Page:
Squash bugs a problem around area

Kelly Allsup University of Illinois Horticulture Educator
Squash bugs and nymphs.

Squash bugs (Anasa tristis) are eating up squash, melons and pumpkins all over the area. The pumpkins in the organic vegetable garden at Holton Homes in Bloomington have several life stages of the garden pest represented, states Kelly Allsup, University of Illinois Extension Horticulture Educator. Adults and the younger nymphs are sucking the sap from the plants and feeding on the fruits causing moderate to severe plant damage.

The feeding damage causes spots, yellowing and browning of leaves and fruits. Ultimately, the runners or side shoots of the plant can be destroyed.

Adult squash bugs are reminiscent of stink bugs but only emit an odor when crushed. Your plant debris and leaf litter left in the yard provides shelter for overwintering squash bug adults. Starting in the spring months, they begin to lay orange colored eggs on the under sides of your squash leaves and stems in a very precise pattern. Spider looking nymphs will begin to hatch in 1-2 weeks. They have the unusual habit of staying clumped together when first hatched before they disperse.

A squash bug infestation can be detrimental and a large population can kill your entire crop. University of Illinois Extension has several cultural recommendations to reduce the devastation of this garden pest. Remove areas for adult squash bugs to over-winter by cleaning up garden debris, leaf piles and wooden boards and logs. Crop-rotation or skipping a growing season can be helpful. Crop rotation is the method of growing your squash or cucurbit plants in a different location of the garden than last year. It is important to inspect plants for early detection. Lay down wooden boards to lure adults away from plants. Hand-pick eggs, nymphs and adults at first inspection. It is difficult to kill adult squash bugs with pesticides. However, a treatment of horticulture soap, oil or neem oil will reduce the number of eggs and nymphs of squash bugs without unfavorable effects to beneficial insects and pollinators. Spraying will be more effective if good plant coverage of all leaf surfaces and stems is achieved. It is suggested for a gardener not to use a harsher chemical because of the effect these products may have on honey bees pollinating your crops. Treat at dusk to avoid contact with bees.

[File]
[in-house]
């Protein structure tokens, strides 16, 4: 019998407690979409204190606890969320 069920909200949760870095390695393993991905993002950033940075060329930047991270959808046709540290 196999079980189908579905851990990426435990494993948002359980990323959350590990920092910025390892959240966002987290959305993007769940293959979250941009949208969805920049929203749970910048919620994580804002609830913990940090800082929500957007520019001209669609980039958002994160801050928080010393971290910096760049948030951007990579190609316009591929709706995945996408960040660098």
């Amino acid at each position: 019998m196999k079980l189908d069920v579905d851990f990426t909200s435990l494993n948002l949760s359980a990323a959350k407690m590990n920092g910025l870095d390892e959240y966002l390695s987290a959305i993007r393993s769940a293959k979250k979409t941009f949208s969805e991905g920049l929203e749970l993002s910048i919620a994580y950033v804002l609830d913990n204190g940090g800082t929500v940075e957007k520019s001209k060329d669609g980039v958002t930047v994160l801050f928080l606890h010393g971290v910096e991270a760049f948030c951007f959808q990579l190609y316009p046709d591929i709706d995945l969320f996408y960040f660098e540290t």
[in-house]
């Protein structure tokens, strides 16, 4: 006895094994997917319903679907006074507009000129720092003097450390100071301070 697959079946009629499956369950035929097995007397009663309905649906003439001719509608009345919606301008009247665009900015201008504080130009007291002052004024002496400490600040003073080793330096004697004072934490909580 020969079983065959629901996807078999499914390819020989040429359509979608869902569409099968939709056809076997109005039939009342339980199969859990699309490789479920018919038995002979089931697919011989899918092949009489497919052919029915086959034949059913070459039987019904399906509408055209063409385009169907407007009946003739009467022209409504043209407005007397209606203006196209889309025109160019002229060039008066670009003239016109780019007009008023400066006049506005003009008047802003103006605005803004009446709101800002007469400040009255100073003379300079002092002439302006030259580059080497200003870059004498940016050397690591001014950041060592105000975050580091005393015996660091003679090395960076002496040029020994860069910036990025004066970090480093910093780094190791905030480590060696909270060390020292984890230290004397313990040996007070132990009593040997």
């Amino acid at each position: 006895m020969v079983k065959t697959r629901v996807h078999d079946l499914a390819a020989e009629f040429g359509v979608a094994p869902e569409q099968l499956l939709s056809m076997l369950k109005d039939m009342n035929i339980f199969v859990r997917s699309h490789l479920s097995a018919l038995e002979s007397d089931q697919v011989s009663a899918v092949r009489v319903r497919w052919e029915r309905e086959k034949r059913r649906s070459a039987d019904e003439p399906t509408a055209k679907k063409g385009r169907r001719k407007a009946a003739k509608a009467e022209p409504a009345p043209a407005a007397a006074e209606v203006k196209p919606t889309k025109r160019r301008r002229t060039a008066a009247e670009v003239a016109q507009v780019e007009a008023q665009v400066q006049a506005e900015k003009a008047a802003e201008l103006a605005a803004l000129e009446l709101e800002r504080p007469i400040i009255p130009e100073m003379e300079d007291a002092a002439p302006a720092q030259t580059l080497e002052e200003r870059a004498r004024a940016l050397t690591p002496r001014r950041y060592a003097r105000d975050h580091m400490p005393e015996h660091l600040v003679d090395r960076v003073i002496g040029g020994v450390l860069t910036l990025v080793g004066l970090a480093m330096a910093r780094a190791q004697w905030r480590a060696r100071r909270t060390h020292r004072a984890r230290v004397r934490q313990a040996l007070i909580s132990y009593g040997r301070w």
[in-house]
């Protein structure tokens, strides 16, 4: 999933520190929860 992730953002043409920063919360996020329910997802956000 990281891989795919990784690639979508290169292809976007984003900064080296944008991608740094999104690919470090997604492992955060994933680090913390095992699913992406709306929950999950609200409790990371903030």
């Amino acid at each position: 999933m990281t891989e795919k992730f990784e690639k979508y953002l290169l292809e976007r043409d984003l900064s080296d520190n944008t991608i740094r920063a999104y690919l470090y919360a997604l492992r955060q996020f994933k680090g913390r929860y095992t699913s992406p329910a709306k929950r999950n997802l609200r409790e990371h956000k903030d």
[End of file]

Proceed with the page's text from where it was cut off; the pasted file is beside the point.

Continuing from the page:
There is also a beneficial insect called tachinid fly (Trichopoda pennipes) that lays its pale-colored and oval eggs on the underside or sides of large nymph and adult squash bugs. For further information please call Kelly Allsup at 663-8306 or email her at kallsup@illinois.edu.